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2018 Arizona Diamondbacks Reviews: #47, Chris Stewart


Pittsburgh Pirates v Arizona Diamondbacks Photo by Christian Petersen/Getty Images
  • 2018 rating: 2.52
  • 2017 rating: N/A
  • 2018 salary: league minimum
  • 2018 performance: 3 games, 1 PA, .000/.000/.000 = .000 OPS
  • 2019 status: free agent

As Wes discussed last week, Chris Stewart is likely among the most irrelevant of all Arizona Diamondbacks. Except in the unlikely event he is re-signed and appears in the major leagues again, he will become the third position player in franchise history with a career total of one at-bat, joining Ken Huckaby and Juan Sosa, both of whom were part of the 2001 World Series winning roster. Though at least Stewart did put the ball in play, unlike the other pair, who both struck out. Chris flew out to left field, with one out in the ninth inning of a 13-2 loss to the Rockies at Coors Field on Sep. 10. He also was a defensive replacement in the 8th inning on Sep 15 + 25., but didn’t get to the plate on either occasion.

He was acquired from the Atlanta Braves on August 30th in exchange for cash considerations. I can only hope, given the lack of value Stewart provided, that Mike Hazem simply emptied the spare change off his bedside table to fund this deal. Stewart was added to the team when rosters expanded at the beginning of September, becoming our fourth catcher, but as the paragraph above shows, was hardly needed. Indeed, you can argue the case that even three catchers was a luxury the offensively-challenged D-backs couldn’t afford in 2018. The argument is that it allows you to pinch-hit for a catcher, replace them, and still have coverage in event of injury. But, realistically, how often does that happen?

This season, ten teams used three different catchers in a game. However, almost all of those were after rosters expanded in September, including the sole time the D-backs did so, coincidentally against Stewart’s former team on Sep 6. There were only two occasions in the major-leagues prior to September, when a team used three catchers. The first was the Braves on Opening Day - and involved Stewart! Tyler Flowers had to leave the game with an oblique issue in the middle of the second, and was replaced by Kurt Suzuki. In the 8th, they then pinch-ran for Suzuki, Chris Stewart taking over behind the plate for the ninth, so this latter change was purely a tactical decision, not one forced by injury.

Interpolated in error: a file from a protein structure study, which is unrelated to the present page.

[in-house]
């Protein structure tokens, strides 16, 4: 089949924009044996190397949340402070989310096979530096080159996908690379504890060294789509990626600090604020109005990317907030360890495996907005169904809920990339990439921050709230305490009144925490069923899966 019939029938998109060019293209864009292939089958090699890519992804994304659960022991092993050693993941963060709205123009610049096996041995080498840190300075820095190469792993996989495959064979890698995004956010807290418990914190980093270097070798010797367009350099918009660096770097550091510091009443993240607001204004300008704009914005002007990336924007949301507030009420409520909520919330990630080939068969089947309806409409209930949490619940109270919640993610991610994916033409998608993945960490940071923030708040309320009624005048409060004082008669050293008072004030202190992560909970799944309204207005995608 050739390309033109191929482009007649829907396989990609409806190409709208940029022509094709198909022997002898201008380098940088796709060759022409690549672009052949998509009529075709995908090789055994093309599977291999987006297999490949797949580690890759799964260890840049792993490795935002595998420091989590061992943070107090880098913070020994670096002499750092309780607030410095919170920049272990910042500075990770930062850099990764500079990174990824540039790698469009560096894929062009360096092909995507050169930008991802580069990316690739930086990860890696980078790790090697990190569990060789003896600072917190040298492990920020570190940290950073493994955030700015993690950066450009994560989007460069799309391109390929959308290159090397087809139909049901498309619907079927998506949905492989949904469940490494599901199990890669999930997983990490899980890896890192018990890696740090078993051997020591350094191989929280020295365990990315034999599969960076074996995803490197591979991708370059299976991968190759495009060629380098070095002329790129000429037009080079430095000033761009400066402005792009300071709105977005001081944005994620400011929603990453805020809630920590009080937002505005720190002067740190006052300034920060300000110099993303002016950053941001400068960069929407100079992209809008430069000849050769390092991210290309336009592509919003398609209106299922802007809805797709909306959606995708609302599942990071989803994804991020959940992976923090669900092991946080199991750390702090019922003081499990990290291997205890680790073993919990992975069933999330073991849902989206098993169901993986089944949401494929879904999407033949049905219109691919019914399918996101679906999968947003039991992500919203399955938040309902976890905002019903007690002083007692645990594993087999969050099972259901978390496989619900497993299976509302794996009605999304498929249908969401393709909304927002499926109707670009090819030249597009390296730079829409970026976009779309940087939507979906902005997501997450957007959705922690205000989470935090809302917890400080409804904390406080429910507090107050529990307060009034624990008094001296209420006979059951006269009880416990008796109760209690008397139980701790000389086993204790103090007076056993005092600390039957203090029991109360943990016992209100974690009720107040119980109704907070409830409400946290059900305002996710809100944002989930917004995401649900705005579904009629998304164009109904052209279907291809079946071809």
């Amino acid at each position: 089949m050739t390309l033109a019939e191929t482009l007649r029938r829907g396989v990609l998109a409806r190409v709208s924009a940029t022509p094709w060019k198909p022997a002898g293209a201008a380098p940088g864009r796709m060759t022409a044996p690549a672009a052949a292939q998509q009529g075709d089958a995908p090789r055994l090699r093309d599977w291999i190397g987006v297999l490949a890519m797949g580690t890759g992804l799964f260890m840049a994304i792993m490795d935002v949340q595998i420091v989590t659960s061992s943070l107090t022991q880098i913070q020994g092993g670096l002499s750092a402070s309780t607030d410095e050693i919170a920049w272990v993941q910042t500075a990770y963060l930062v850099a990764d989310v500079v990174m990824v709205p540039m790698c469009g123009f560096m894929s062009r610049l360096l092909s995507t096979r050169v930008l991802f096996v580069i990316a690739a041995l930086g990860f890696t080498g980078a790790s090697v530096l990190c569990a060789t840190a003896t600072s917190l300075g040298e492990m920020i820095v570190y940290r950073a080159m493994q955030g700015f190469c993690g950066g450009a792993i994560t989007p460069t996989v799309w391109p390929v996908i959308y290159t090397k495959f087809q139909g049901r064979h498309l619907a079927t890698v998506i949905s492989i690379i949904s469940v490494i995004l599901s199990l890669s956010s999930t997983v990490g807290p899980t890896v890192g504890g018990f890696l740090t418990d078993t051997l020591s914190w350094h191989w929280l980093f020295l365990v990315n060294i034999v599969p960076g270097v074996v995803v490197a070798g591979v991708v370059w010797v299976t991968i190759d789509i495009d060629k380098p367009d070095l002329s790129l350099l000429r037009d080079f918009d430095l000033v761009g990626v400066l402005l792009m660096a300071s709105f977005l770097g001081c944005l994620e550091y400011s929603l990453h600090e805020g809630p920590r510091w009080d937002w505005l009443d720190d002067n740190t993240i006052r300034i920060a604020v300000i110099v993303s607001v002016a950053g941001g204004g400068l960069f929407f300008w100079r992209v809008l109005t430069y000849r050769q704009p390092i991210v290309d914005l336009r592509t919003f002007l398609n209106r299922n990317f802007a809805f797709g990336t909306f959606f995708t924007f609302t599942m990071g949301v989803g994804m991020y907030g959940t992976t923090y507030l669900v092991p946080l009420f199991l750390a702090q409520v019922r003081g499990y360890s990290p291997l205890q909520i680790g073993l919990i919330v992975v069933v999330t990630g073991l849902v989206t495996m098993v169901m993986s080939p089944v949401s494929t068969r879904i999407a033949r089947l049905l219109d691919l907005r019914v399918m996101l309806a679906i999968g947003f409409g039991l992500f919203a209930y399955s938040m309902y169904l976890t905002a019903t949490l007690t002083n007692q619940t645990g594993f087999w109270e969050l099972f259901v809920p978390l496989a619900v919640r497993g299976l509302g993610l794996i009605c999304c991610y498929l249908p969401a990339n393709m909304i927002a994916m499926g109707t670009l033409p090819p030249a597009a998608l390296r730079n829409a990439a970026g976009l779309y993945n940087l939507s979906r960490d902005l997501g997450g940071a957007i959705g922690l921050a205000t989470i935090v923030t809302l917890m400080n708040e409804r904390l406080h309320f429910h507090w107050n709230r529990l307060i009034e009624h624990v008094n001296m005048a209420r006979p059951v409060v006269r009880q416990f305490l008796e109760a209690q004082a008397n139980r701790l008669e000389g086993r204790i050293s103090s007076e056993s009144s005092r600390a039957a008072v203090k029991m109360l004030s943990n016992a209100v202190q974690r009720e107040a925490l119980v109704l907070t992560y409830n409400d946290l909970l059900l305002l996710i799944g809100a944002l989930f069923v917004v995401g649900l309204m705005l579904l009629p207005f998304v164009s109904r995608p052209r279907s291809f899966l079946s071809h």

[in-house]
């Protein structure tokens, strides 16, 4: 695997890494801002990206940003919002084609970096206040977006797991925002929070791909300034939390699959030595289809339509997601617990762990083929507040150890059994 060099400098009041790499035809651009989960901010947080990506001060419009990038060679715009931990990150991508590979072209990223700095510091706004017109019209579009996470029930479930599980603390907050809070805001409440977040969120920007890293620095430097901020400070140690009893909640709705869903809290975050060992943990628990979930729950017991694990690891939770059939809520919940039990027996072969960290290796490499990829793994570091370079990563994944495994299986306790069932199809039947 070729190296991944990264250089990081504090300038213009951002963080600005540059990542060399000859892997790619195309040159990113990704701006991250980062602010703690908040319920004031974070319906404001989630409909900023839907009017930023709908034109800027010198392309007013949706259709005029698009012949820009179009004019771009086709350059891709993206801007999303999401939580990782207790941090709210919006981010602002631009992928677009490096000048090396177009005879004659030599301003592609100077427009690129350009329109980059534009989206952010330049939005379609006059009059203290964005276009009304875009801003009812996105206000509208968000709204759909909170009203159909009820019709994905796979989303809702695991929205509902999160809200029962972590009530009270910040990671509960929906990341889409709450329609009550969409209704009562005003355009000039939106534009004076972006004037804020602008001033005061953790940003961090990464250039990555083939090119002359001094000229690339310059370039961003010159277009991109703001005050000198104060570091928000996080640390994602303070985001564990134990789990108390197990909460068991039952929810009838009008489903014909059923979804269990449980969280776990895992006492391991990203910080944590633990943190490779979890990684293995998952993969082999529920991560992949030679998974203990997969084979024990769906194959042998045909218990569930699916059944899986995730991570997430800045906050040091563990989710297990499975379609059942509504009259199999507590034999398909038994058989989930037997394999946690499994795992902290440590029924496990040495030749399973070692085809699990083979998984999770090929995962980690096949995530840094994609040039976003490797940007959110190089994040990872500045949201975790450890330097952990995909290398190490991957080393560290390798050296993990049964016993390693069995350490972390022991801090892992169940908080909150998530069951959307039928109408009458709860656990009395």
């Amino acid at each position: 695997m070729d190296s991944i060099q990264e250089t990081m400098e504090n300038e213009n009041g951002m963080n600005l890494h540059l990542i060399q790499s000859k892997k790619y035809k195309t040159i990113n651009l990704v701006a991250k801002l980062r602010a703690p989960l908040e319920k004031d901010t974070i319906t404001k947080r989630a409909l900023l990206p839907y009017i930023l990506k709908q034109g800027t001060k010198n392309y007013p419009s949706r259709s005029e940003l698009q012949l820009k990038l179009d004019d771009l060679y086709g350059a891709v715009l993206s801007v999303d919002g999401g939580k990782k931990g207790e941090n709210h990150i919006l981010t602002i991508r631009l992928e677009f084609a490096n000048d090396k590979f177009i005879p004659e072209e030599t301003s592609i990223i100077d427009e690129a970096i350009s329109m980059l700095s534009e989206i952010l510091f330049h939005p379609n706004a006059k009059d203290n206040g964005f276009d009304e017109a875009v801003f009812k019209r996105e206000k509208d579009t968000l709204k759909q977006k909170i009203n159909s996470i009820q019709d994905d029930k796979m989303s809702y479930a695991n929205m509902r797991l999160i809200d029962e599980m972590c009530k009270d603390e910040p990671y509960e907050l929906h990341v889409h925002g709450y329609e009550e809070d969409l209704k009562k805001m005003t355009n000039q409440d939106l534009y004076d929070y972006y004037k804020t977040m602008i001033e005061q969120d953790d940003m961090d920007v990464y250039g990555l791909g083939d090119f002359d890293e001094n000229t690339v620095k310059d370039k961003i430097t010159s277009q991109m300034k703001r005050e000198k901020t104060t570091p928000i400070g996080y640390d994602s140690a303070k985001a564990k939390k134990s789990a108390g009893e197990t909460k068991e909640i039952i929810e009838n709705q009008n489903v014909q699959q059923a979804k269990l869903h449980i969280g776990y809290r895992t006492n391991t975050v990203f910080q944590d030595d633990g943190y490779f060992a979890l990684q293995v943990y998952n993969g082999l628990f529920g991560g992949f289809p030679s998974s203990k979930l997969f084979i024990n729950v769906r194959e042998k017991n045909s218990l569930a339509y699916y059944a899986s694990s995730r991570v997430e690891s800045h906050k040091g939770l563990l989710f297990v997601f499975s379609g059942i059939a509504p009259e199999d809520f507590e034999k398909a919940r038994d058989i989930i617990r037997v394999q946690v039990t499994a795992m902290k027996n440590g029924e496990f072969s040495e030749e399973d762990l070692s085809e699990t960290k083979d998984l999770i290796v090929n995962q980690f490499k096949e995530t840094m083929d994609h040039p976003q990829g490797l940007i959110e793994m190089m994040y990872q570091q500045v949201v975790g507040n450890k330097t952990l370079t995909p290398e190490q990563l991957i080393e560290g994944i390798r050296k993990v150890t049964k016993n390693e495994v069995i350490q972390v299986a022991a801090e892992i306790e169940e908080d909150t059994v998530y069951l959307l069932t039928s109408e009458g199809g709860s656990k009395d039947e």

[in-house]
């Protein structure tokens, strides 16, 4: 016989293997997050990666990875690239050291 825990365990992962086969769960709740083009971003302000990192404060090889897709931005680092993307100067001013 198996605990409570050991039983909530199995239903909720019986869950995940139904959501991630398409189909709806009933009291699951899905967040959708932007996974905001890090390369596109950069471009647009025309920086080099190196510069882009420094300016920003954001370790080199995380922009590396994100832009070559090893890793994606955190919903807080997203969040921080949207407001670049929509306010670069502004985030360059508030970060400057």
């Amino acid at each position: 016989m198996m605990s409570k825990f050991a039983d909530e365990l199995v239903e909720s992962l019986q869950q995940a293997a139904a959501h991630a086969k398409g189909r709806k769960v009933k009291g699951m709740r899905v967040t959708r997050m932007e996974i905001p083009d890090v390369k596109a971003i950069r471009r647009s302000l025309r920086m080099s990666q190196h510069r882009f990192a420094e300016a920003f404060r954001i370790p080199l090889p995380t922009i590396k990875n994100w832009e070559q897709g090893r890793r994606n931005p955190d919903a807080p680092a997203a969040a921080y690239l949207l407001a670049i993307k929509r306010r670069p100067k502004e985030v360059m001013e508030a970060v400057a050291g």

The other case was on June 28, when the Rockies faced the Giants in San Francisco. Tony Wolters started for Colorado, was pinch-hit for by Chris Iannetta in the seventh. Again, the catcher was pinch-run for, in this case in the ninth inning. While you can argue this did provide a tactical advantage, it did not make any real difference, as D.J. LeMahieu homered, and even Iannetta would have scored. [The same goes for the Braves’ game, where a single scored the pinch-runner from third] So having a third catcher is something which only comes into play a couple of times a year, and based on this season, not typically for the reason most-often claimed.

The above is largely in the way of shameless padding this piece, because what can you really say about a man who played two innings in the field and had a single plate appearance for the D-backs? Hell, I couldn’t even find a picture of him in an Arizona uniform, so had to make do with one of him IN Arizona, as a member of the Pirates. His arrival did fit the mold of Hazen acquisitions, Stewart having a reputation as a good defensive catcher [perhaps highlighted by this double-play he started as a Yankee in 2013]. But it felt almost like a throwback to the “#AllTheShortstops” era of previous Arizona GMs, just with regard to a different position.

It’ll be interesting to see if there’s a chance next season with regard to this. We do have Jeff Mathis becoming a free-agent, so I suppose it’s possible that Stewart could become the third catcher on the roster for 2019, behind Alex Avila and John Ryan Murphy. Given how little use the third catcher was this year, I think I’d rather give that roster spot to someone who can hit off the bench.